It starts with a project. As always, the first step is to garner stakeholder support and a champion to fund the build. Next, you will need to directly engage with the stakeholders early on in the planning process. You will need them to build into your vision while helping to design the program. At least one of the stakeholders should be a member of the project team, offering guidance for the journey. Lastly, you should plan on weekly to monthly reviews of your progress with the client population.

The team has been built; the next step focuses on the needs assessment. Who will receive the training? What do they do? Is there a generalized or preferred learning style? How have they learned in the past? What are the specific skills that they need? At what point in the journey do they need to acquire these skills to be able to move forward? What does proficiency look like?

Understanding KSAs

These questions enable the creation of the knowledge, skills, and abilities (KSA) of the population. The project team will then be able to classify the needed KSAs into categories. Those categories are then broken down to the micro level, such that a job that may have eight major knowledge areas could consist of 280 micro knowledge areas.

Once identified, the micro knowledge areas define the learning journey and experience design. This is the roadmap and the path creation. Here, you figure out the right time for each skill to take place. Since this is experience design, ideally you will start this process during the recruiting and onboarding phase and conclude the map when you would consider the learner at 100% efficiency. This typically occurs between six months to a year after they start.

Now that the map has been set, the team can go through each specific micro experience. Here, the team can design the most effective way to transfer knowledge. They can dictate the approach, the medium, and the content of the step. Is it a lecture, self-reading, a virtual simulation, or a live practical application? The experience is for you to design within the confines of your parameters.

Emphasizing Validation Without Testing

With the learning levels in place, a validation step is needed. This is a step where the learner can test out their skill or knowledge area to determine whether they can move to the next level. This can come in the form of testing, simulation, practical application, etc. Take the video game Super Mario Land as a point of reference – if you can figure out how to beat Bowser at the end of the level, you qualify to move onto the more advanced level.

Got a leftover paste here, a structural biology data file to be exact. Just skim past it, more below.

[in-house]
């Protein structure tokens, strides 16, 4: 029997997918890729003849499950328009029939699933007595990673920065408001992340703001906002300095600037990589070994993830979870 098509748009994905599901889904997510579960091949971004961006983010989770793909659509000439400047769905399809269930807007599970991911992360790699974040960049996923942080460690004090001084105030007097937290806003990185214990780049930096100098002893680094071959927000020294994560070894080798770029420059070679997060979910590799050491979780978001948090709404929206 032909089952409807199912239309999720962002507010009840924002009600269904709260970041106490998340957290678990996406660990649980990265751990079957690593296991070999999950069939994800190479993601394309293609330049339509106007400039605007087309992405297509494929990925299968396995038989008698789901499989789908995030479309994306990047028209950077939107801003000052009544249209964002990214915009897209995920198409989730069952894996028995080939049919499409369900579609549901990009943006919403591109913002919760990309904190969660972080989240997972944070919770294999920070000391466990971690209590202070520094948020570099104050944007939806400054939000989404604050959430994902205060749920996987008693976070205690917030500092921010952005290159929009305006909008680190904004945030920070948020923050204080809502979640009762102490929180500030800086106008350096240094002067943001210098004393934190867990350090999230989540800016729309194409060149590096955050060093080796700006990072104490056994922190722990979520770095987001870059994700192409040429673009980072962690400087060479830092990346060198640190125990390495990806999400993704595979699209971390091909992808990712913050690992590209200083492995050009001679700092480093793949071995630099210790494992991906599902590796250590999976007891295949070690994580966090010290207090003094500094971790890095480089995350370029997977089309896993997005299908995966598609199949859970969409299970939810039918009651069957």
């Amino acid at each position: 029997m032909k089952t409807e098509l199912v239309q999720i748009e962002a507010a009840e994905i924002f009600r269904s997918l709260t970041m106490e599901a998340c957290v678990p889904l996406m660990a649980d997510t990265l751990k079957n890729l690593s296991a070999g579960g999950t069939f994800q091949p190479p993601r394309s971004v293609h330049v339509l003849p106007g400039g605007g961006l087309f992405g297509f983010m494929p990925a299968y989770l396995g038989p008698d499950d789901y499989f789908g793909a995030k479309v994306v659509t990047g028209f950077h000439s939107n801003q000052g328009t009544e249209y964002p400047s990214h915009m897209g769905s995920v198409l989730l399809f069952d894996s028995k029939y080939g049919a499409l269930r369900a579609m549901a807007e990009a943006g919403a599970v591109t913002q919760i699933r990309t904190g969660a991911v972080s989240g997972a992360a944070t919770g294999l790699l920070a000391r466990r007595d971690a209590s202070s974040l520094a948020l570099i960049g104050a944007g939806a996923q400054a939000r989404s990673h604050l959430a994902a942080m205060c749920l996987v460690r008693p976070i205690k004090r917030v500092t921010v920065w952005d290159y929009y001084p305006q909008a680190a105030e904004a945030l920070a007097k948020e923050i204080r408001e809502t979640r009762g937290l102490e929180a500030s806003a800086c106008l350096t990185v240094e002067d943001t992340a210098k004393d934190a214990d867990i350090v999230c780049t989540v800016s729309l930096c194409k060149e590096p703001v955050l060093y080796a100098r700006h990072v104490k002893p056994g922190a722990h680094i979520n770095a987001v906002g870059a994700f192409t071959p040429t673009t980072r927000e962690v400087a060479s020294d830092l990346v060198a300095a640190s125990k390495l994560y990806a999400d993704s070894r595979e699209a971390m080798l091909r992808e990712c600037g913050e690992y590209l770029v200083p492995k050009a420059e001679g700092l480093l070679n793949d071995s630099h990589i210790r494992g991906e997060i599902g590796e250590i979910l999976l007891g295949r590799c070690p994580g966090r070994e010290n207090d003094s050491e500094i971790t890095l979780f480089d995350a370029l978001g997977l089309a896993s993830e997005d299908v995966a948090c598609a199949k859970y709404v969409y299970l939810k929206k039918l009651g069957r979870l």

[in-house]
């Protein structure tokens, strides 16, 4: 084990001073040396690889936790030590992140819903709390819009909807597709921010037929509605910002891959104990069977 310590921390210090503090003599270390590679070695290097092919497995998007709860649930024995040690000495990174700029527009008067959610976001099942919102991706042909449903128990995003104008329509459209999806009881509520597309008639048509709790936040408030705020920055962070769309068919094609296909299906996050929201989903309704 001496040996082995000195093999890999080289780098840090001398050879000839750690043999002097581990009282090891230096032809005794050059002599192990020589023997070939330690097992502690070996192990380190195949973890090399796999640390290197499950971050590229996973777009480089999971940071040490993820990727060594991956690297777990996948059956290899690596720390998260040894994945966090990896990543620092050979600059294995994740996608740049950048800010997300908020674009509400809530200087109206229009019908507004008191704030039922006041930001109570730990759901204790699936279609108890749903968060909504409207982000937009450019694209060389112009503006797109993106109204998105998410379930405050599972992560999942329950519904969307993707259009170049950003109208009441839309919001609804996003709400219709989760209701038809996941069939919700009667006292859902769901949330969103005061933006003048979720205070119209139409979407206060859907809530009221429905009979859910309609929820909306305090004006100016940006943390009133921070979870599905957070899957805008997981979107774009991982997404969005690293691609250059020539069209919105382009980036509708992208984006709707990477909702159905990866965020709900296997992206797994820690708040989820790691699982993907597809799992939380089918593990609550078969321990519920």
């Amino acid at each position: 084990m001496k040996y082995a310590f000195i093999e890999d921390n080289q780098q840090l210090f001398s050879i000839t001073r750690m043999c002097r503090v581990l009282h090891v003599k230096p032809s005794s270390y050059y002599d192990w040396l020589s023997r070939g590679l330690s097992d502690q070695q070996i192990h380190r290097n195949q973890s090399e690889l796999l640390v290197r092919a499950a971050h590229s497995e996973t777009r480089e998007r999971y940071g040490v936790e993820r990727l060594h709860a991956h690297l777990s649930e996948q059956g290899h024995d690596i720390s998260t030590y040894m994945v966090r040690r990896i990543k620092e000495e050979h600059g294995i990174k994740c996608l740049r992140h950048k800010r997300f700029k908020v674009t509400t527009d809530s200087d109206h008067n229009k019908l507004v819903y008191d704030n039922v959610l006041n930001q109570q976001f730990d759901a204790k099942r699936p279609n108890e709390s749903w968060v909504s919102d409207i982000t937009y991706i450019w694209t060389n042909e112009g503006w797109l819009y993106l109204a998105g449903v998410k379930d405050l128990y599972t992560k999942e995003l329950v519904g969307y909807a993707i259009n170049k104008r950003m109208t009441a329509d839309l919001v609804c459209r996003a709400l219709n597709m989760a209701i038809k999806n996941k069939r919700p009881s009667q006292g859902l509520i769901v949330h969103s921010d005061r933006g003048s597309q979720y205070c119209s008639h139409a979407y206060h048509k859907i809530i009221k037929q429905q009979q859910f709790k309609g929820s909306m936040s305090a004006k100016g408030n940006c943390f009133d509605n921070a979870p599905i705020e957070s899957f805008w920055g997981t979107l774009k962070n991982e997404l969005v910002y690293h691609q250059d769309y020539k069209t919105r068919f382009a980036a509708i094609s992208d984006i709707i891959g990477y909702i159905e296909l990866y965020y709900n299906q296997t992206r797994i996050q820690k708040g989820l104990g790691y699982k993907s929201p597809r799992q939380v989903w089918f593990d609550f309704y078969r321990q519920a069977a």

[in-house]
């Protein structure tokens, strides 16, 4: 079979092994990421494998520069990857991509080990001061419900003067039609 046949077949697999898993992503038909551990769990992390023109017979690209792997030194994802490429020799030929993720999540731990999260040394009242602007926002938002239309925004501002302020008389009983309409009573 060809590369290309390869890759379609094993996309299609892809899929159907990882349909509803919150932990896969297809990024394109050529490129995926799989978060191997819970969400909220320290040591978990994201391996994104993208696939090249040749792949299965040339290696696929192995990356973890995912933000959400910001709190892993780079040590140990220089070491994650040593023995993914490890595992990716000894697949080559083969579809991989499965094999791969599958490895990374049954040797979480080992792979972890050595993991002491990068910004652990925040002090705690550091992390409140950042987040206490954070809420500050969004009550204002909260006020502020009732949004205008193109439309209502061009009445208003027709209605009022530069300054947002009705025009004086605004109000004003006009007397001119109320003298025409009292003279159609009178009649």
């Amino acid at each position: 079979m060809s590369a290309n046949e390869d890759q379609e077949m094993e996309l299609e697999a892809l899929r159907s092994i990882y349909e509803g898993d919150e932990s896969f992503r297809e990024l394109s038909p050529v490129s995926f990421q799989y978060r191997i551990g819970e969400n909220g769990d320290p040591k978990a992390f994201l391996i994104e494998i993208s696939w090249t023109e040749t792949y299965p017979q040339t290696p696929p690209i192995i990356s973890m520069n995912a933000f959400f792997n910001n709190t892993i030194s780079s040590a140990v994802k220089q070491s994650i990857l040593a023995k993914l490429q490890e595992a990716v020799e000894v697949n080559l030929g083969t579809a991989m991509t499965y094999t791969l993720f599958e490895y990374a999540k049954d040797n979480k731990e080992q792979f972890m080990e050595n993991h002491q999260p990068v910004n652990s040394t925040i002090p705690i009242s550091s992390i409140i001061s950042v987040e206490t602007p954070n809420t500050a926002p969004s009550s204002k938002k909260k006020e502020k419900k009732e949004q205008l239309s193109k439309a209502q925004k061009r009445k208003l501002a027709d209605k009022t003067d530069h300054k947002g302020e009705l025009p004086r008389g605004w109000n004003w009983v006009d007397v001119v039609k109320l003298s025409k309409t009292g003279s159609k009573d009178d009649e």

Now comes in the gamification design of rewarding an accomplishment. This could take the form of awarding badges and status or even monetary rewards. Early project research will inform the project team what would get them to want to move to the next level, as well as providing them with a comparison mark with which they may know their position in relation to their peers.

The last design element focuses on status tracking. This is for the learning team to understand where learners are on their journey. Training in the past occurred as a team following an organizationally driven event. However, a gamified approach calls for a customized individualized approach. Knowing where each student is on their journey and who should have visibility of their progress is essential to the learning team.

The training world is changing by leaps and bounds. Quarantine has forced the industry into a highly innovative space to work through the challenges of remote learning. This proved as the catalyst the industry needed to grow beyond the learning approaches that organizations applied for the last hundred years. Use this opportunity or ones like this to build something that you couldn’t build in times of normalcy.

References

Gamified All Of Work